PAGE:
Inconsistency Pays?: Time-Inconsistent Subjects and EU Violators Earn More

47 Pages Posted: 15 Oct 2010

See all articles by Nathan Berg

Nathan Berg

University of Otago, Department of Economics

Catherine C. Eckel

Texas A&M University

Cathleen A. Johnson

University of Arizona, Philosophy, Politics, Economics and Law Program; Center for Interuniversity Research and Analysis on Organization (CIRANO)

Date Written: 2008

Abstract

Experimental choice data from 881 subjects based on 40 time-tradeoff items and 32 risky choice items reveal that most subjects are time-inconsistent and most violate the axioms of expected utility theory. These inconsistencies cannot be explained by well-known theories of behavioral inconsistency, such as hyperbolic discounting and cumulative prospect theory. Aggregating expected payoffs and the risk associated with each subjects’ 72 choice items, the statistical links between inconsistency and total payoffs are reported. Time-inconsistent subjects and those who violate expected utility theory both earn substantially higher expected payoffs, and these positive associations survive largely undiminished when included together in total payoff regressions. Consistent subjects earn lower than average payoffs because most of them are consistently impatient or consistently risk averse. Positive payoffs from inconsistency cannot, however, be fully explained by greater risk taking. Controlling for the total risk of each subject’s risk choices as well as for socio-economic differences among subjects, time inconsistent subjects earn significantly more money, in statistical and economic terms. So do expected utility violators. Positive returns to inconsistency extend outside the domain in which inconsistencies occurs, with time-inconsistent subjects earning more on risky choice items, and expected utility violators earning more on time-tradeoff items. The results seem to call into question whether axioms of internal consistency – and violations of these axioms that behavioral economists frequently focus on – are economically relevant criteria for evaluating the quality of decision making in human populations.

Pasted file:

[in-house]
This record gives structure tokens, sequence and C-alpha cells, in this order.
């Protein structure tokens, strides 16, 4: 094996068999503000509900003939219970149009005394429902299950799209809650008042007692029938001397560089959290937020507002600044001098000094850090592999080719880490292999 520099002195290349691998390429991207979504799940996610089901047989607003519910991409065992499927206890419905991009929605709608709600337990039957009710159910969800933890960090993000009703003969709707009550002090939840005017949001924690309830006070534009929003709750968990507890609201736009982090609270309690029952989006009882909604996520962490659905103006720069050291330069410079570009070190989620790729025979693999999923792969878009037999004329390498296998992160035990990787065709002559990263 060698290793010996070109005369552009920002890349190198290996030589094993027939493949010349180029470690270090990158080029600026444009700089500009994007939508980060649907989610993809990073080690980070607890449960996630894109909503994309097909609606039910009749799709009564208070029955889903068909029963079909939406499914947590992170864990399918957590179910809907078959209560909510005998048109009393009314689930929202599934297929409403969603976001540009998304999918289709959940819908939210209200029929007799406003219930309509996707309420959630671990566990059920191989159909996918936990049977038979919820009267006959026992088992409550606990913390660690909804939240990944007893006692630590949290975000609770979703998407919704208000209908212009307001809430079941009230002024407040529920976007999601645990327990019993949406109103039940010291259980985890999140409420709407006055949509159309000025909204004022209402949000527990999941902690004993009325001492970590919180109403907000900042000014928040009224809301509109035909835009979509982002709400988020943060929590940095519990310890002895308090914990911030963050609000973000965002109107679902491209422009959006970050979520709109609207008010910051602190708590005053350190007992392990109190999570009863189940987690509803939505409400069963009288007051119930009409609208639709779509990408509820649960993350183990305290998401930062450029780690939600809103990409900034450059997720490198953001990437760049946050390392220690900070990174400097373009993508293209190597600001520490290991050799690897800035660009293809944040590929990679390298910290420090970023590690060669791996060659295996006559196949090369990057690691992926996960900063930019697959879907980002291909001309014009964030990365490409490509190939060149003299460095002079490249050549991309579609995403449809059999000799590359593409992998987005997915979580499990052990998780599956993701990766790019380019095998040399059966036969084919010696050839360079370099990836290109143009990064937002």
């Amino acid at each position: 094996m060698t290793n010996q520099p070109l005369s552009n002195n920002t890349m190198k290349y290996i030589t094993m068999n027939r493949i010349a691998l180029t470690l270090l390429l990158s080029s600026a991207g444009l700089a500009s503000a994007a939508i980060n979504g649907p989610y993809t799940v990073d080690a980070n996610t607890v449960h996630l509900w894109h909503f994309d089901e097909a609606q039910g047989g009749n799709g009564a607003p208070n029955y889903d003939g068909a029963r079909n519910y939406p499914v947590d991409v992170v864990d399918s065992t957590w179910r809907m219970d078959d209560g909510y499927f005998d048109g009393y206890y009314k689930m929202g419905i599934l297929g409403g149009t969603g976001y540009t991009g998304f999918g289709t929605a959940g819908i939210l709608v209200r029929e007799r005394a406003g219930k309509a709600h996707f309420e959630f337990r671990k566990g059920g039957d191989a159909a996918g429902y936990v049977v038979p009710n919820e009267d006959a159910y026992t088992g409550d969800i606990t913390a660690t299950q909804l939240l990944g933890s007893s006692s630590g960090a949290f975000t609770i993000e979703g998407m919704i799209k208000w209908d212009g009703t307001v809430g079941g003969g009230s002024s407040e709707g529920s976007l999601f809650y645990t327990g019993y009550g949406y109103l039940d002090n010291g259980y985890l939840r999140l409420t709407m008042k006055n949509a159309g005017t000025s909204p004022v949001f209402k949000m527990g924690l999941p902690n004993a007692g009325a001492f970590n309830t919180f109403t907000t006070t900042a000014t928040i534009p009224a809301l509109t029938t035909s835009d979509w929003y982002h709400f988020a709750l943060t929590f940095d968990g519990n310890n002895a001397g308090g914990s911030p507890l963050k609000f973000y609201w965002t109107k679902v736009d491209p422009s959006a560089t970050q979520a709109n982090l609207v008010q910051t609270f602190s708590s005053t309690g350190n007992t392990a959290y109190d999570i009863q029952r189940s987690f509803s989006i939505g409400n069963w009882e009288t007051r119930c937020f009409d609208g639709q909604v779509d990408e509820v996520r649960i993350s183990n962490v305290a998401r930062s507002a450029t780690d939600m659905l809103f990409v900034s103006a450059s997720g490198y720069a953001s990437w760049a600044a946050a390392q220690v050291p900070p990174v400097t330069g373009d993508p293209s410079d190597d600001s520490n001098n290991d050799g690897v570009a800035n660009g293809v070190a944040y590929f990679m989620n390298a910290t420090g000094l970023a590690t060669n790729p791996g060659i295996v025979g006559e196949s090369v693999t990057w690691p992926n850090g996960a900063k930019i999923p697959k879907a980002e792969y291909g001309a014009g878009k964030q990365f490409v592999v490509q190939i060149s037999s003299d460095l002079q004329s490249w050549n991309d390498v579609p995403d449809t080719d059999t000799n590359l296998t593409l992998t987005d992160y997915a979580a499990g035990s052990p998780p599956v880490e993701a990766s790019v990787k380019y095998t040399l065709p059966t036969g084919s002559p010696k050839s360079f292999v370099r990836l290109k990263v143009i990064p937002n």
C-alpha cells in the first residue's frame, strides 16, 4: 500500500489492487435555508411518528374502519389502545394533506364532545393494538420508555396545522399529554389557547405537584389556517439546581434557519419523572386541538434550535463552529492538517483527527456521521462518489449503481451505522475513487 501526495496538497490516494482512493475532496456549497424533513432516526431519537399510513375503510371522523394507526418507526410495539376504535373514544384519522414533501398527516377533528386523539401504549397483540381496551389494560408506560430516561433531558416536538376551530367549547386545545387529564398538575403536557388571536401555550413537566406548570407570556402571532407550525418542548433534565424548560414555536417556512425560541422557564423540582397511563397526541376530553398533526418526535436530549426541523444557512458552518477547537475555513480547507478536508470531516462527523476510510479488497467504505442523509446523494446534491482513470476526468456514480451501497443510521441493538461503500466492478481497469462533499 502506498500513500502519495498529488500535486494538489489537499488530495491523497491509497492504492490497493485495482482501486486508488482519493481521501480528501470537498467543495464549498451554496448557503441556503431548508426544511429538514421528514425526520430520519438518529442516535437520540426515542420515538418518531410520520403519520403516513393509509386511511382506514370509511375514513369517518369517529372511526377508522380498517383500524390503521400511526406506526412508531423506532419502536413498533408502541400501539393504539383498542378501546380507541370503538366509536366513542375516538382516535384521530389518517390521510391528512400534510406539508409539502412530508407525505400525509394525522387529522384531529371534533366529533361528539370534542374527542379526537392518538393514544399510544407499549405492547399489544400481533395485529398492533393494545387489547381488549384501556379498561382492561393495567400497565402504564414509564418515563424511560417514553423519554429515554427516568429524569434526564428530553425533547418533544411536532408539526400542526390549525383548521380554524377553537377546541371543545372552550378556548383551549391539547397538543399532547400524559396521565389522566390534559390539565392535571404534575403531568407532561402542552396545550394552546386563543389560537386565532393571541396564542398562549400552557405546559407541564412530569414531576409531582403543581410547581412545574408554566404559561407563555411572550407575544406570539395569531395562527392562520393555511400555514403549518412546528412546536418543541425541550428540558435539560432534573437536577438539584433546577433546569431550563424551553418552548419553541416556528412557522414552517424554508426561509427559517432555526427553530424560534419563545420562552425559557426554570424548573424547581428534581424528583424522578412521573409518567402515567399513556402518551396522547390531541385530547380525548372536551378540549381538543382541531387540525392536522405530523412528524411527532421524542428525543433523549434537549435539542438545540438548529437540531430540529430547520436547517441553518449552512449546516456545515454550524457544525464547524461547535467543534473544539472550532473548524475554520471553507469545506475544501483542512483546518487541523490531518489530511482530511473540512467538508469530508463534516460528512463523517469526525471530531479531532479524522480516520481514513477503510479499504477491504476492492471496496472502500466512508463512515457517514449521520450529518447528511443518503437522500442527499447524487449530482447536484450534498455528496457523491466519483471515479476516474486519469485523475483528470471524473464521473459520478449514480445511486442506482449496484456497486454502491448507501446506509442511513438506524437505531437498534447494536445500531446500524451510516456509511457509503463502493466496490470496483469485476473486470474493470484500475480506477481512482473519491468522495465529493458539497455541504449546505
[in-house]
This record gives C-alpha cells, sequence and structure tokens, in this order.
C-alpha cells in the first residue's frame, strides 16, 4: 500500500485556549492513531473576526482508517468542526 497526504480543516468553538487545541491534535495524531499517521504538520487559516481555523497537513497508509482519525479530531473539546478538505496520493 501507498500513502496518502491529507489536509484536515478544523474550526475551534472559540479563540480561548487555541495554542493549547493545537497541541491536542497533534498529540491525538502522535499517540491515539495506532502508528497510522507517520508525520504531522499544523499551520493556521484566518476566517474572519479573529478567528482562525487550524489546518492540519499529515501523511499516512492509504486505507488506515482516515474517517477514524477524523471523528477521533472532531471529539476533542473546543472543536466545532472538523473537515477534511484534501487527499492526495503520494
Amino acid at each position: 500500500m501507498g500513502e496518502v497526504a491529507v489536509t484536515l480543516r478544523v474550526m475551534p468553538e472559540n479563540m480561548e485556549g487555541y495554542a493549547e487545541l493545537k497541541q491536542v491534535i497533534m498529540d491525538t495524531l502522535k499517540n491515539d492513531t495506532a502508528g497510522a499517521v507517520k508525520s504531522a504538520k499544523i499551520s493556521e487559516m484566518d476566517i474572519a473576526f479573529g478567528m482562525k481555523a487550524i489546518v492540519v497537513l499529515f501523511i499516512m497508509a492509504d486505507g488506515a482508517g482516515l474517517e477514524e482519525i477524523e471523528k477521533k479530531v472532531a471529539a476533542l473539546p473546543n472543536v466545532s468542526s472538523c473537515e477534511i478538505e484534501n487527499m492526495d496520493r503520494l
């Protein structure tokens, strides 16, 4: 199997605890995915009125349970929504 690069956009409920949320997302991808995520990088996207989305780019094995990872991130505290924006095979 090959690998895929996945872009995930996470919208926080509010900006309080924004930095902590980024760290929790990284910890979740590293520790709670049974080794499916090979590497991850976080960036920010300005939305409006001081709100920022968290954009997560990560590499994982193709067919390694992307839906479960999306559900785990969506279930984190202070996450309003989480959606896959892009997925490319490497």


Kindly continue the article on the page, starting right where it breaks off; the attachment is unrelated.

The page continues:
Keywords: behavioral economics, hyperbolic discounting, hypobolic, normative, coherence, correspondence, consistency, irrationality, rationality

JEL Classification: D03

Suggested Citation

Berg, Nathan and Eckel, Catherine C. and Johnson, Cathleen Amanda, Inconsistency Pays?: Time-Inconsistent Subjects and EU Violators Earn More (2008). Available at SSRN: https://ssrn.com/abstract=1692437 or http://dx.doi.org/10.2139/ssrn.1692437

Nathan Berg (Contact Author)

University of Otago, Department of Economics ( email )

P.O. Box 56
Dunedin, Otago 9016
New Zealand

Catherine C. Eckel

Texas A&M University ( email )

5201 University Blvd.
College Station, TX 77843-4228
United States

Cathleen Amanda Johnson

University of Arizona, Philosophy, Politics, Economics and Law Program ( email )

Social and Behavioral Sciences
Tucson, AZ 85721-0108
United States

Center for Interuniversity Research and Analysis on Organization (CIRANO)

Montreal, Quebec H3C 3J7
Canada

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